Another crisis that began a year earlier, the Asian financial crisis, also changed what many had at the time expected to be the political trajectory of Southeast Asia.  The proximal cause of the crisis was the devaluation of Thailand’s currency, when its central bank ran short of U.S. dollars needed to defend its pegged exchange rate.  That triggered several similar crises across Asia and ultimately derailed Southeast Asia’s “tiger economies.”  Also derailed was the internal stability that Southeast Asian governments had attained after decades of conflict during the Cold War.  After the crisis, Indonesia’s long-ruling President Suharto was removed from office, and Malaysia’s equally long-serving Prime Minister Mahathir Mohammed was weakened (leaving office in 2003).  Thailand, whose prosperity in the early 1990s allowed it to become the first East Asian country to acquire an aircraft carrier in 1997, saw its wider ambitions thwarted.  Indeed, most countries in the region turned inward, as they shelved military modernization plans and their citizens clamored for political change.  On reflection, had the region made those military investments and developed the political self-confidence that often comes with internal stability, it would have been in a better position to balance China’s rise today.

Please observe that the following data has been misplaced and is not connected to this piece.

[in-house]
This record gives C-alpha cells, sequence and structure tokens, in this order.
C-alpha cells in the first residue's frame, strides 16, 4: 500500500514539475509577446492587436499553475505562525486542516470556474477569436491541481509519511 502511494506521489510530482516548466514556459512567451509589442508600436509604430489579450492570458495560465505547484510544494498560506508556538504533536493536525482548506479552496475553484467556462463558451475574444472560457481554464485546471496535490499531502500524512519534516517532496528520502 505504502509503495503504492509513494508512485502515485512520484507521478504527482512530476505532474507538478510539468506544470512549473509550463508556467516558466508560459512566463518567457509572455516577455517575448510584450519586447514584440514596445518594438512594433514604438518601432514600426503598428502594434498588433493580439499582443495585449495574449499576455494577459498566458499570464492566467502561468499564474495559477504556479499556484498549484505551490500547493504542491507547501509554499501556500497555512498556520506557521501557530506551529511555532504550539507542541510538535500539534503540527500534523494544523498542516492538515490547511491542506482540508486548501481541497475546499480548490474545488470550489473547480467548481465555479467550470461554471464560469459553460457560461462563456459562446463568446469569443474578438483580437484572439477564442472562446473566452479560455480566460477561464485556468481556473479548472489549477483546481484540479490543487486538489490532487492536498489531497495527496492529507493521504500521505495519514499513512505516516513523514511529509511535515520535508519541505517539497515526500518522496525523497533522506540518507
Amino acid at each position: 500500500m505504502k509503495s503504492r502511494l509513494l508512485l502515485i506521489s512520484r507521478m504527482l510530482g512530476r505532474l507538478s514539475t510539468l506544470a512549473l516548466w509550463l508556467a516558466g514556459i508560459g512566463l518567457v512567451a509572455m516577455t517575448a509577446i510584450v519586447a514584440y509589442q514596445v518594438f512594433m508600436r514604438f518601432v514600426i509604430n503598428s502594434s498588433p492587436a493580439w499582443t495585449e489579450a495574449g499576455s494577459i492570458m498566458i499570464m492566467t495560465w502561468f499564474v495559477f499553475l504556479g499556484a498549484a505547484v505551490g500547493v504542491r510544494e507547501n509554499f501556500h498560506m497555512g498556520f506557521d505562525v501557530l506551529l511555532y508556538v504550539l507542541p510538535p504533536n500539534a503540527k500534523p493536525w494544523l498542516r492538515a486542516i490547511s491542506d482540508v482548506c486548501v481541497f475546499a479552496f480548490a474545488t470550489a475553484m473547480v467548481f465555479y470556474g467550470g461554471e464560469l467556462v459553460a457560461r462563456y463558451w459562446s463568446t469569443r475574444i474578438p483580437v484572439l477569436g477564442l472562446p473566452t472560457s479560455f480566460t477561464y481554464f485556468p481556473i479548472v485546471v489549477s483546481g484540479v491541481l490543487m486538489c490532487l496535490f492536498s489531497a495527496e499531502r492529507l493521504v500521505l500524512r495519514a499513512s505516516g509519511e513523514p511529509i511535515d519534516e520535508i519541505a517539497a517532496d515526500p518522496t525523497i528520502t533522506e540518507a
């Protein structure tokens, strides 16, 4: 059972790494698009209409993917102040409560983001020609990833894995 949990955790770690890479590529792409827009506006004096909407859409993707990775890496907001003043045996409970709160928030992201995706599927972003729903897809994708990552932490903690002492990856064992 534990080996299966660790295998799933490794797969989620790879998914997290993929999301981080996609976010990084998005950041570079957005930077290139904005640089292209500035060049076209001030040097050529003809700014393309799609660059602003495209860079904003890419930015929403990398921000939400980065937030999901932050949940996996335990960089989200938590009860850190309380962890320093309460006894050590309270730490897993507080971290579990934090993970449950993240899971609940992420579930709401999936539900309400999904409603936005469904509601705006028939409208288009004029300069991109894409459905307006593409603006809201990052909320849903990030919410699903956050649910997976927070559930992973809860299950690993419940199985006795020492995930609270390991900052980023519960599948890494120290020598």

Instead, Southeast Asia grasped at China’s refusal to devalue its currency during the crisis as a sign of friendship and inspired hope that they need not balance China’s rise and could assimilate their giant neighbor into the region’s multilateral norms.  Fifteen years on, that hope has proven misplaced.  China emerged from the Asian financial crisis relatively unscathed and ultimately became more assertive.  While it had to write off a mountain of bad loans on the balance sheets of its state-owned banks, Beijing really had no other choice, since those banks play a key policy role in its management of the Chinese economy.  Fortunately for China, continued foreign direct investment and major domestic infrastructure spending allowed it to grow out of its economic problems.